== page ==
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Female Incontinence - You Don’t Just Have to ‘Put Up’ with it

Do you feel like you need to go to the bathroom all the time, or find yourself peeing when you cough, laugh or do exercise? It’s a common problem for women - especially during perimenopause or menopause, or after a vaginal birth.

We are often told to do our pelvic floor exercises, but many of us may find that they don’t work. Often women just become resigned to the fact that they will have to wear a pad for the rest of their lives. But it’s important to know there are treatments out there, and here we explore some effective, non-surgical options to treat female incontinence. 


What causes ‘leaks’ and the urge to pee all the time?

A decrease in our oestrogen levels during perimenopause and menopause can have many effects, including hot flushes, anxiety and fatigue. One of the most common symptoms is also urinary incontinence. The lining of the urethra – the tube that passes urine from the bladder out of the body – can become thinner, and our vaginal and pelvic tissue can also become weaker.


What are the main types of incontinence?

The first is stress incontinence. Laughing, running or lifting something heavy can cause you to involuntarily pee, as the muscles around the pelvic floor that help prevent this are weakened. The other type is urge incontinence, when you have frequent urges to pass urine, even if your bladder isn’t full. It can be stressful, especially if you feel like you’ll have an accident if you can’t get to the bathroom quickly enough.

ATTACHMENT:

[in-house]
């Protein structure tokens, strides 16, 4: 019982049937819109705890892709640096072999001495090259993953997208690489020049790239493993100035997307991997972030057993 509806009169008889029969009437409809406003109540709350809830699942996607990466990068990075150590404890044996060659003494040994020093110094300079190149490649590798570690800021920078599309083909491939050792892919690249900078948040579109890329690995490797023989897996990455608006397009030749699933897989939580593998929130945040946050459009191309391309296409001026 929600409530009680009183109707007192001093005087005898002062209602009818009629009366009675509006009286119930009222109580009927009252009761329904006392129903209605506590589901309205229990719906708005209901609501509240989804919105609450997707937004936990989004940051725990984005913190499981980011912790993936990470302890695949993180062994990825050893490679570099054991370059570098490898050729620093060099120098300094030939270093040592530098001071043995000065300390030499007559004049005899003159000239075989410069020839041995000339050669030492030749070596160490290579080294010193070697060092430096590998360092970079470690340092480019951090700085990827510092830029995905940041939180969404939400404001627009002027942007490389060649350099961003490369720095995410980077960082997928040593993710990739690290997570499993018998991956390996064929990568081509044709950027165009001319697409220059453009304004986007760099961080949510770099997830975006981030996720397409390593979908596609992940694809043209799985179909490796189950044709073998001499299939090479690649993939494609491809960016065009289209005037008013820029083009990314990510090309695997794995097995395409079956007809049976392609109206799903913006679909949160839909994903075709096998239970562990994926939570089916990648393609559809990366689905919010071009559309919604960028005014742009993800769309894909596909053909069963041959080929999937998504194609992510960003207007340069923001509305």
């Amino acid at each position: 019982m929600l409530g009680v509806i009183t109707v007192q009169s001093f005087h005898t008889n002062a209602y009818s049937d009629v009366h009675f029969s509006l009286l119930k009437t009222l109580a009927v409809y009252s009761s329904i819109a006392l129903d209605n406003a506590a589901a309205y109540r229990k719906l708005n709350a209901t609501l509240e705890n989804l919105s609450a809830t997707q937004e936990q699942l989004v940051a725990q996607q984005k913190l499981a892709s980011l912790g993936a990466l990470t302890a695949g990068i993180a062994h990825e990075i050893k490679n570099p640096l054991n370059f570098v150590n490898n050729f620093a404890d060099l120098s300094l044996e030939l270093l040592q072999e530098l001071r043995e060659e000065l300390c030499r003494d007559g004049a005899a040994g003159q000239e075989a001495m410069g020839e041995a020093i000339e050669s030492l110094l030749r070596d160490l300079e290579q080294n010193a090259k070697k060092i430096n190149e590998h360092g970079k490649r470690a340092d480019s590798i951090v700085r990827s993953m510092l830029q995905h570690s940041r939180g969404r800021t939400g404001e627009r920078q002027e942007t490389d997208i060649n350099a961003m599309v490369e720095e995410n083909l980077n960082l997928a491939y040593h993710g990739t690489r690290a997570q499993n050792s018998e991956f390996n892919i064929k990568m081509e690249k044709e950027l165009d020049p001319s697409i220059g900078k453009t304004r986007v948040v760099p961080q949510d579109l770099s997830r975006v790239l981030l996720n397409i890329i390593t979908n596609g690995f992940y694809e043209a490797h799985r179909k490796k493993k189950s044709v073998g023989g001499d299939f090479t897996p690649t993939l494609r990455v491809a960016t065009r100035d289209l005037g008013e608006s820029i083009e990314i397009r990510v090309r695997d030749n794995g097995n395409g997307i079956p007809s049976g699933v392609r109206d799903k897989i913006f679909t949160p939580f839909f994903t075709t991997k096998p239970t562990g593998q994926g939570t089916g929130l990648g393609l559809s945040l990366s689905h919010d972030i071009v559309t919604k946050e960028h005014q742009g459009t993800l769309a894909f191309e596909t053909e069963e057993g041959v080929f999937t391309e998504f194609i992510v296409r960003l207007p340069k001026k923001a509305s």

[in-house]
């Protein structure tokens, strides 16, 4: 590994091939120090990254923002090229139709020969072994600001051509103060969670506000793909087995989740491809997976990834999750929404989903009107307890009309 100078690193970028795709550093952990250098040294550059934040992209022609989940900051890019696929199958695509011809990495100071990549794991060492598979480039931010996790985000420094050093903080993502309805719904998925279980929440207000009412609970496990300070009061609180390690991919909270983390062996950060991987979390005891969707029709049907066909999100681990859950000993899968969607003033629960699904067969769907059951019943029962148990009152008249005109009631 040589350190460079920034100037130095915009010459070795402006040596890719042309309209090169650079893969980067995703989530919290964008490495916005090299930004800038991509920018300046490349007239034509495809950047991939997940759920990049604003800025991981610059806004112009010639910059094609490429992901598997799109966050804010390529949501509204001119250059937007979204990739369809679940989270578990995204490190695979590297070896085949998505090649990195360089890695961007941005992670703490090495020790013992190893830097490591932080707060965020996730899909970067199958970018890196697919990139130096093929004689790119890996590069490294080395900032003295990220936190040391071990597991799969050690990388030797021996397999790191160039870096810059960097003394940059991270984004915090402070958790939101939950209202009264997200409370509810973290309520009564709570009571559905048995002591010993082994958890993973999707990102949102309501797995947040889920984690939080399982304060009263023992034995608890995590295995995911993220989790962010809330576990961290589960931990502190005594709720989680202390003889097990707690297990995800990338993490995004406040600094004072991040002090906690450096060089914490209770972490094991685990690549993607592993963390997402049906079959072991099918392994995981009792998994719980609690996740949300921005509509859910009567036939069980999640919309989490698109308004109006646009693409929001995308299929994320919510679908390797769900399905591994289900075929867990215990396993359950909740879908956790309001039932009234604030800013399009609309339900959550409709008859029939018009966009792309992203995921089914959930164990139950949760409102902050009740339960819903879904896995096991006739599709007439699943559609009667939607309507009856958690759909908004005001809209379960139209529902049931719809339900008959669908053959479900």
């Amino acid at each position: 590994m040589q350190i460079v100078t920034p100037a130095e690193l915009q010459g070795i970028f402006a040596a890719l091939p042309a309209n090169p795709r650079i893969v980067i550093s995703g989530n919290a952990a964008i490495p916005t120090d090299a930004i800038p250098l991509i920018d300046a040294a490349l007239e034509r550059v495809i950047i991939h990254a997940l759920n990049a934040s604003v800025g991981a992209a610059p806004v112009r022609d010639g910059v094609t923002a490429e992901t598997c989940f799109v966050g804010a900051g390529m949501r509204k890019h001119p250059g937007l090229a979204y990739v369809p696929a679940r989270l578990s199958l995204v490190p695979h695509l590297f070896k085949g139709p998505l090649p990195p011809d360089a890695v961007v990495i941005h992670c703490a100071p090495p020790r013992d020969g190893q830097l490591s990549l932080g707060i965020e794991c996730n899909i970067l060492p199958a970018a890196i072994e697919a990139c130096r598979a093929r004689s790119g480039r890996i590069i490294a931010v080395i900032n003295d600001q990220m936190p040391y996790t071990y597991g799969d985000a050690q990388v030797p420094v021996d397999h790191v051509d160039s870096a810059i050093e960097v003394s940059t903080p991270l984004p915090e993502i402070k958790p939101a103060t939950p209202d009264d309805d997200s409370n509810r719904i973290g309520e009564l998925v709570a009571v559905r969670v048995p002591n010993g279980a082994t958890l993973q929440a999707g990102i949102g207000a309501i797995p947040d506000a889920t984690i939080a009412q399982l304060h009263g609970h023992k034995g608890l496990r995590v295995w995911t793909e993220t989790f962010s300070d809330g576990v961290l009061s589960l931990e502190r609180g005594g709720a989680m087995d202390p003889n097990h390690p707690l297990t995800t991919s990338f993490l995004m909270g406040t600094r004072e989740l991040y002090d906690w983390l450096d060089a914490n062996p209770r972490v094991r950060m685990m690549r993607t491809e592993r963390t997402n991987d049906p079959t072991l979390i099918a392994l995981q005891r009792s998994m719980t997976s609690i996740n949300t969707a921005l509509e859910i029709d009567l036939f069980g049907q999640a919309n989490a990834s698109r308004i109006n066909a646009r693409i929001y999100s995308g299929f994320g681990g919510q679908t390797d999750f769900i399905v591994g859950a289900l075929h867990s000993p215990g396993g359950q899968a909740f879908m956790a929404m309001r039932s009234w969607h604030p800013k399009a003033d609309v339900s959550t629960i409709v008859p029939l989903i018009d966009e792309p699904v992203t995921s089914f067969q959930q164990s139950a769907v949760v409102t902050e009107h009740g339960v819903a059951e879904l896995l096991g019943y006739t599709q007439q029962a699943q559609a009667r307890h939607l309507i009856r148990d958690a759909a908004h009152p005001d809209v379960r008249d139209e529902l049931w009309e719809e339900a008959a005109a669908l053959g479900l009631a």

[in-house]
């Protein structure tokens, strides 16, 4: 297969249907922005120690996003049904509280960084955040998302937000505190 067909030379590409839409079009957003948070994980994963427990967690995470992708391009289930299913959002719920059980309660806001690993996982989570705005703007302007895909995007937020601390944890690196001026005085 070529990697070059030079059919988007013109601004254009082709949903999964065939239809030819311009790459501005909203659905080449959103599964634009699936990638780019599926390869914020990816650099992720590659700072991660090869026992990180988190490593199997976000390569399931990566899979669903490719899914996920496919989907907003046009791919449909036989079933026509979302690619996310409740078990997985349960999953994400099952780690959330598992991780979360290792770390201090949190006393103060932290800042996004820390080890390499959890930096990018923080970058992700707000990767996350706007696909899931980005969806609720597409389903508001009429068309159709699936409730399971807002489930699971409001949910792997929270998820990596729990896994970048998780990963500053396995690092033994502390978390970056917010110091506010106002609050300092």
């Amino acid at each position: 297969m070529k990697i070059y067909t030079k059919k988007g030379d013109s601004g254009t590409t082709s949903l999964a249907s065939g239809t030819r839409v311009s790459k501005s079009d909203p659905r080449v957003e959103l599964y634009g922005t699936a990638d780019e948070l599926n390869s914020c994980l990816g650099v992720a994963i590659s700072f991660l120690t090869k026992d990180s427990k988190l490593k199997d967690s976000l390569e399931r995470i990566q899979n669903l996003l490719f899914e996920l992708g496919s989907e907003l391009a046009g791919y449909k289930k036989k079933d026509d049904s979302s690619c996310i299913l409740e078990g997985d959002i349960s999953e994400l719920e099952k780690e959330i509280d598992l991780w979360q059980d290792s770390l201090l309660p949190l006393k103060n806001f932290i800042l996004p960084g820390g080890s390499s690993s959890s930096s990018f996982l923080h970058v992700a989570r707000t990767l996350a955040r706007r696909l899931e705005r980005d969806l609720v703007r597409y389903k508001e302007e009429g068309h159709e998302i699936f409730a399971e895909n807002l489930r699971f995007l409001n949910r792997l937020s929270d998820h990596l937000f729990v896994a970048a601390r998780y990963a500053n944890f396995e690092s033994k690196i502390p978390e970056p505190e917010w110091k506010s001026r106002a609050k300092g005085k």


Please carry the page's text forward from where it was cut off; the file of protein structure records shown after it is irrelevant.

Can incontinence affect your confidence?

Although these changes to our body are a natural part of ageing, they can be difficult to deal with. Sex is one area where urinary incontinence – particularly involuntary leakage - can be embarrassing. It can make having sex stressful rather than something to enjoy. It can also negatively impact activities such as walking and running, which are important for our wellbeing.     

Consultant Gynaecologist Tania Adib sees incontinence as an important issue that needs to be addressed: “I think we often tell women, ‘Oh well, it’s just part of ageing’, but actually we’ve got options. How your vagina feels can affect your self confidence, your self esteem, and how you feel as a woman.’


What’s the solution?

Although urinary incontinence affects around 40% of women at any one time, many feel that there’s nothing that can be done about it. Lifestyle and dietary changes can be beneficial and regular pelvic floor exercises are highly effective for some women. However, it takes time and commitment and it’s important to make sure you’ve been shown by an expert how to do them correctly.

If you find, however, despite your best efforts, the problem still persists, there are also a range of effective options - including radiofrequency and vaginal oestrogen - that have worked wonders for many women. 


Non-surgical treatments for urinary incontinence

Our gynaecologists use the latest in non surgical treatments to help manage urinary incontinence. Radiofrequency works to strengthen the vaginal walls and can really help reduce an overactive bladder. 

As Dr Adib says: ‘These are really great non- surgical options, and they are highly effective. We need to tell women, if your pelvic floor exercises aren’t working, actually you have options, you don’t just have to put up with incontinence for the rest of your life.’


Visit our clinic

If you are experiencing urinary incontinence and would like to find out more about treatments, please call 020 7244 4200 or make an appointment online.